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Flu starting to hit Eastern Sierra

January 15, 2013

It’s been a little more than a month since the probability was discussed of an early and bad flu season. Well, it is now happening.
Across the country, influenza activity continues its sharp rise, with reports of influenza-like-illness nearing what have been peak levels during moderately severe seasons. So far, there is no peak in sight, and this is predicted to be the worst flu season in decades.
States in the West and Southwest, including California, have lagged the rest of the nation in flu activity. This only means these states get a sneak peek at what residents will be facing in the weeks to come.
In the reporting period ending Jan. 4, 42 states reported geographically widespread flu activity, seven had regional activity, and one reported sporadic activity. During the previous week, 31 states reported widespread flu activity. The H3N2 strain – typically associated with more-severe seasons – continued to dominate, constituting 98 percent of influenza A viruses that were subtyped, with the other 2 percent being pandemic 2009 H1N1. The circulating strains continue to be well matched to the strains in the flu vaccine, and no resistance to antiviral drugs has been detected. The CDC reports that there have been 18 pediatric flu deaths so far this season. A number of otherwise healthy teenagers and young adults have died within 48 hours of becoming ill.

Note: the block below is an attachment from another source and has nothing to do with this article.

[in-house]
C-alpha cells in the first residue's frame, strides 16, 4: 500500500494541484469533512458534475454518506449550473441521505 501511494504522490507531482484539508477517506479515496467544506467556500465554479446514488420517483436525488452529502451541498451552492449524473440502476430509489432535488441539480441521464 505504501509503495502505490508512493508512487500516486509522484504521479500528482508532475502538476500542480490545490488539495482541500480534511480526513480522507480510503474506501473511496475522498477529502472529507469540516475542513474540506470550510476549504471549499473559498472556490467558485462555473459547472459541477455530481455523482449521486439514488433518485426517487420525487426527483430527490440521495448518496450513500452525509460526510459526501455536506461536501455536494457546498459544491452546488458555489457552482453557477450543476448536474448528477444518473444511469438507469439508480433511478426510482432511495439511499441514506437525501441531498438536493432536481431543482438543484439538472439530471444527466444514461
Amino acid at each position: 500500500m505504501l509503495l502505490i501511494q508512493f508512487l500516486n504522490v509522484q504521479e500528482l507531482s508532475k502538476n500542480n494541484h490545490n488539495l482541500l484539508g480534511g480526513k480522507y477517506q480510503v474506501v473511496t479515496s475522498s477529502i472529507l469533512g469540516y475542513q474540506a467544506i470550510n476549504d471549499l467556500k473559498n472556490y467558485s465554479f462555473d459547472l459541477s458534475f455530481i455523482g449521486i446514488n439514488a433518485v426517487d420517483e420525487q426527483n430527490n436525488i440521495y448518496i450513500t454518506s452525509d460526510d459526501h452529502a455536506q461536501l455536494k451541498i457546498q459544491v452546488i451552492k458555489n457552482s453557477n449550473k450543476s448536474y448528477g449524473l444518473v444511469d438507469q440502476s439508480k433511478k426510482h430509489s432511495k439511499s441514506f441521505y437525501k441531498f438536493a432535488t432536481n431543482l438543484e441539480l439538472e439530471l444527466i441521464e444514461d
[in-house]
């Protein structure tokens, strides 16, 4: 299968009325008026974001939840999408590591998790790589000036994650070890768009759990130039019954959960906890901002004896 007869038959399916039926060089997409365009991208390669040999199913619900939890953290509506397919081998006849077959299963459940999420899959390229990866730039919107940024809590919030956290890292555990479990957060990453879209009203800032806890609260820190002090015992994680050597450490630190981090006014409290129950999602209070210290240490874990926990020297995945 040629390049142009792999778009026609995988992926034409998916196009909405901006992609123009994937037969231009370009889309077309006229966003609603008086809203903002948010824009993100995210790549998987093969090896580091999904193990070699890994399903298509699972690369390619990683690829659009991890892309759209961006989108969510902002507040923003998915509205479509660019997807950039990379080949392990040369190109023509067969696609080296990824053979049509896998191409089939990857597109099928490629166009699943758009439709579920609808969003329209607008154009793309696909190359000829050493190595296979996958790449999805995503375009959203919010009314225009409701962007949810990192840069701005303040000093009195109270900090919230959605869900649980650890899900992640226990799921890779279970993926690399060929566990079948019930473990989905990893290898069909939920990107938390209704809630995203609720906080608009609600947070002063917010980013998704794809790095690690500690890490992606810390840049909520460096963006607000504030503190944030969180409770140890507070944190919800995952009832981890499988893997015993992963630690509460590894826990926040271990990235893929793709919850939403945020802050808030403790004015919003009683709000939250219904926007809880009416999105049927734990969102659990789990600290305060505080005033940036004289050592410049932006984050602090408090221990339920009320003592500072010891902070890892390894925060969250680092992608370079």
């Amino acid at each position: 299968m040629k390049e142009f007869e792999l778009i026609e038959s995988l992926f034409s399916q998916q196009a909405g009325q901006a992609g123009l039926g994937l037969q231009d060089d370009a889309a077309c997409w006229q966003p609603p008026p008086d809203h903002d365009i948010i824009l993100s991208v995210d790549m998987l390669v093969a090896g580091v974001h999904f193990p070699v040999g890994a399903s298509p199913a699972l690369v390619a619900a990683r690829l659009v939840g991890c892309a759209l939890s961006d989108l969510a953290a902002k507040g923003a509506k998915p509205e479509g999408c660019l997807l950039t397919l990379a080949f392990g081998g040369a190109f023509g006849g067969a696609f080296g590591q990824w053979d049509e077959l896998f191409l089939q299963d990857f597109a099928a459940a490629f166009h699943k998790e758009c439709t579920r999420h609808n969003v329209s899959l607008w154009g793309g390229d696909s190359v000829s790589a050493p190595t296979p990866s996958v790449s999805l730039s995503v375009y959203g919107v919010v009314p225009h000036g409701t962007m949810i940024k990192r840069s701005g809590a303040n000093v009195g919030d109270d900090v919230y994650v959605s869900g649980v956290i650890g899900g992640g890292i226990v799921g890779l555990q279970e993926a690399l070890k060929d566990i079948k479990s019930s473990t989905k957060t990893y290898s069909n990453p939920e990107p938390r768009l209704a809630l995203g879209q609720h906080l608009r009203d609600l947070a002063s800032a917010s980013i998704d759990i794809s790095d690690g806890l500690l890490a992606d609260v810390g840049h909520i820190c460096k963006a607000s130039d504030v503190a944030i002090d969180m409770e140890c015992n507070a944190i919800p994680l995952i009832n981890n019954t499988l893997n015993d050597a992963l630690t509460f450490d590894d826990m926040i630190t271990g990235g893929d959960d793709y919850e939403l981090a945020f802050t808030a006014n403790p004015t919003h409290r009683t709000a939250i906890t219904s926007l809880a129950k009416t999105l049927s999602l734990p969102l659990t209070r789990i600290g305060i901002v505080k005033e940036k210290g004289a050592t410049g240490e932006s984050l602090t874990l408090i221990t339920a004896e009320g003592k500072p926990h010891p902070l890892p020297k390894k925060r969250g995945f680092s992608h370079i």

Southern California health departments have reported marked increases in visits to emergency departments and doctor’s offices for respiratory illness during the month of December, much of which has been respiratory syncytial virus (RSV) instead of influenza. It appears that levels of influenza in Southern California were still low during the recent two-week holiday period, sparing us a large influx of sick visitors. But that is changing.
Both visitors and locals returning from recent travel have brought the virus into the Eastern Sierra in recent days. This is evidenced by a half-dozen positive flu tests since the first of the year at Mammoth Hospital, and anecdotal reports from healthcare providers of increased respiratory illness, and of increased requests for Tamiflu at local pharmacies. Therefore, health officials know the virus is here, and the most efficient spreader of the virus – kindergarten – is now back in session.
What should be our response locally?
While the influenza vaccine is not perfect, and needs to be given every year, it is the best protection people have against acquiring the infection. Since the “flu season” has just begun locally, there is still time to be vaccinated. Contact your healthcare provider, pharmacy or health department.
Wash your hands often, and keep them away from your mouth, nose and eyes.
If you get sick, cover your cough, stay home, drink plenty of fluids and get plenty of rest. Contact your healthcare provider if you have concerns.
Remember, you do not catch a cold or the flu from being out in the cold – you must be around someone who gives it to you. So, eat well, drink plenty of fluids, dress warmly and get plenty of exercise while you enjoy the beautiful outdoors.

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